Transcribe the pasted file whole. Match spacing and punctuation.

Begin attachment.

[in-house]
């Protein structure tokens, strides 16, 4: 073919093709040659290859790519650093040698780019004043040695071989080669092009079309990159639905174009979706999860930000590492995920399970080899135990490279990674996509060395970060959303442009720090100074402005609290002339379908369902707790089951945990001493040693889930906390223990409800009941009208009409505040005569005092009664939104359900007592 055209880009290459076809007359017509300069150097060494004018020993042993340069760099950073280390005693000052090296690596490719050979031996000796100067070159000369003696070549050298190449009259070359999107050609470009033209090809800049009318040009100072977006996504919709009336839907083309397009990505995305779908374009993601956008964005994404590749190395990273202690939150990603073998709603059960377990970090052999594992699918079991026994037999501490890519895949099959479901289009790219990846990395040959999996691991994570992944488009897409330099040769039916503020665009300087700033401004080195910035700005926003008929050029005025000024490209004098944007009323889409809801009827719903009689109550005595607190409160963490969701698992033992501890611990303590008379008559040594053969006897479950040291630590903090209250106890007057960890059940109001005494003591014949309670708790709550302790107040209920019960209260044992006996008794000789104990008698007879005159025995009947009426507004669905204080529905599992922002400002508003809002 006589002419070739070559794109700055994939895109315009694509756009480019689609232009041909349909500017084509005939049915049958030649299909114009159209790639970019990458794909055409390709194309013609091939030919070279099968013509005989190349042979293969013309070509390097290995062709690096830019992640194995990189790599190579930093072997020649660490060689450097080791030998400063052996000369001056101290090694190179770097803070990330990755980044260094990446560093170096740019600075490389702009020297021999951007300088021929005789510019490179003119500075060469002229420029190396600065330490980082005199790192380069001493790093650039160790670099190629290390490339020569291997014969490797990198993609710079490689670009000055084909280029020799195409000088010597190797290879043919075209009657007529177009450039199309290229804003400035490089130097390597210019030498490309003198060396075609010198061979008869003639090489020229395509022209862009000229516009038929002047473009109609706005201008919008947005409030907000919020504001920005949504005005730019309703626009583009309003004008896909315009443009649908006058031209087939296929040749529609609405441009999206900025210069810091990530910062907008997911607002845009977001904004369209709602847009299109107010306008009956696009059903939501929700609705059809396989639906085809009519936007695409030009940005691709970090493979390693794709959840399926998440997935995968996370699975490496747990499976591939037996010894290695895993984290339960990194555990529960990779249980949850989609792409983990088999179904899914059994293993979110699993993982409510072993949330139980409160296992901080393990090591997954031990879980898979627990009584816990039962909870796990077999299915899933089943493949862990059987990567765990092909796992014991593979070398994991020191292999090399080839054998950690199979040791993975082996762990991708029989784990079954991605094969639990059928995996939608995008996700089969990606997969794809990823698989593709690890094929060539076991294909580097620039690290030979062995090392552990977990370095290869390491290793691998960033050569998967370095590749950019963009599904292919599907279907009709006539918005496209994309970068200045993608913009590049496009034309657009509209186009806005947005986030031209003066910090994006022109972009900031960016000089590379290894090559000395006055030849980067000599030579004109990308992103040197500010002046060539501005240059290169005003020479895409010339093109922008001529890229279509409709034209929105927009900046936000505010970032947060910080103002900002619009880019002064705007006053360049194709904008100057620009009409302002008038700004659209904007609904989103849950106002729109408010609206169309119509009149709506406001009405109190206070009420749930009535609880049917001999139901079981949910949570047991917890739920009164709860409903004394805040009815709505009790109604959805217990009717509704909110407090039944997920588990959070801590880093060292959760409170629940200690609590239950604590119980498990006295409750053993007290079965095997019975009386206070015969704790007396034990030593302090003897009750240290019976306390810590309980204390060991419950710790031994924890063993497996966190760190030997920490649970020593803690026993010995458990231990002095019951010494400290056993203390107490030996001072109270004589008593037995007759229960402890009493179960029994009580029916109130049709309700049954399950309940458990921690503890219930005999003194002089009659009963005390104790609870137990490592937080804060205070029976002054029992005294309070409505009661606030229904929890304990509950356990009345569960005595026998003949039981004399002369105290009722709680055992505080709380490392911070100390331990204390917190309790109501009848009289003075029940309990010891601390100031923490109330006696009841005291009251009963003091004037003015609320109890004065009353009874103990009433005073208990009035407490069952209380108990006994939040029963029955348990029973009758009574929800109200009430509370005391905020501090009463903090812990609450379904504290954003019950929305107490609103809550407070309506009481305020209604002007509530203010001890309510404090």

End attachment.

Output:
[in-house]
């Protein structure tokens, strides 16, 4: 073919093709040659290859790519650093040698780019004043040695071989080669092009079309990159639905174009979706999860930000590492995920399970080899135990490279990674996509060395970060959303442009720090100074402005609290002339379908369902707790089951945990001493040693889930906390223990409800009941009208009409505040005569005092009664939104359900007592 055209880009290459076809007359017509300069150097060494004018020993042993340069760099950073280390005693000052090296690596490719050979031996000796100067070159000369003696070549050298190449009259070359999107050609470009033209090809800049009318040009100072977006996504919709009336839907083309397009990505995305779908374009993601956008964005994404590749190395990273202690939150990603073998709603059960377990970090052999594992699918079991026994037999501490890519895949099959479901289009790219990846990395040959999996691991994570992944488009897409330099040769039916503020665009300087700033401004080195910035700005926003008929050029005025000024490209004098944007009323889409809801009827719903009689109550005595607190409160963490969701698992033992501890611990303590008379008559040594053969006897479950040291630590903090209250106890007057960890059940109001005494003591014949309670708790709550302790107040209920019960209260044992006996008794000789104990008698007879005159025995009947009426507004669905204080529905599992922002400002508003809002 006589002419070739070559794109700055994939895109315009694509756009480019689609232009041909349909500017084509005939049915049958030649299909114009159209790639970019990458794909055409390709194309013609091939030919070279099968013509005989190349042979293969013309070509390097290995062709690096830019992640194995990189790599190579930093072997020649660490060689450097080791030998400063052996000369001056101290090694190179770097803070990330990755980044260094990446560093170096740019600075490389702009020297021999951007300088021929005789510019490179003119500075060469002229420029190396600065330490980082005199790192380069001493790093650039160790670099190629290390490339020569291997014969490797990198993609710079490689670009000055084909280029020799195409000088010597190797290879043919075209009657007529177009450039199309290229804003400035490089130097390597210019030498490309003198060396075609010198061979008869003639090489020229395509022209862009000229516009038929002047473009109609706005201008919008947005409030907000919020504001920005949504005005730019309703626009583009309003004008896909315009443009649908006058031209087939296929040749529609609405441009999206900025210069810091990530910062907008997911607002845009977001904004369209709602847009299109107010306008009956696009059903939501929700609705059809396989639906085809009519936007695409030009940005691709970090493979390693794709959840399926998440997935995968996370699975490496747990499976591939037996010894290695895993984290339960990194555990529960990779249980949850989609792409983990088999179904899914059994293993979110699993993982409510072993949330139980409160296992901080393990090591997954031990879980898979627990009584816990039962909870796990077999299915899933089943493949862990059987990567765990092909796992014991593979070398994991020191292999090399080839054998950690199979040791993975082996762990991708029989784990079954991605094969639990059928995996939608995008996700089969990606997969794809990823698989593709690890094929060539076991294909580097620039690290030979062995090392552990977990370095290869390491290793691998960033050569998967370095590749950019963009599904292919599907279907009709006539918005496209994309970068200045993608913009590049496009034309657009509209186009806005947005986030031209003066910090994006022109972009900031960016000089590379290894090559000395006055030849980067000599030579004109990308992103040197500010002046060539501005240059290169005003020479895409010339093109922008001529890229279509409709034209929105927009900046936000505010970032947060910080103002900002619009880019002064705007006053360049194709904008100057620009009409302002008038700004659209904007609904989103849950106002729109408010609206169309119509009149709506406001009405109190206070009420749930009535609880049917001999139901079981949910949570047991917890739920009164709860409903004394805040009815709505009790109604959805217990009717509704909110407090039944997920588990959070801590880093060292959760409170629940200690609590239950604590119980498990006295409750053993007290079965095997019975009386206070015969704790007396034990030593302090003897009750240290019976306390810590309980204390060991419950710790031994924890063993497996966190760190030997920490649970020593803690026993010995458990231990002095019951010494400290056993203390107490030996001072109270004589008593037995007759229960402890009493179960029994009580029916109130049709309700049954399950309940458990921690503890219930005999003194002089009659009963005390104790609870137990490592937080804060205070029976002054029992005294309070409505009661606030229904929890304990509950356990009345569960005595026998003949039981004399002369105290009722709680055992505080709380490392911070100390331990204390917190309790109501009848009289003075029940309990010891601390100031923490109330006696009841005291009251009963003091004037003015609320109890004065009353009874103990009433005073208990009035407490069952209380108990006994939040029963029955348990029973009758009574929800109200009430509370005391905020501090009463903090812990609450379904504290954003019950929305107490609103809550407070309506009481305020209604002007509530203010001890309510404090």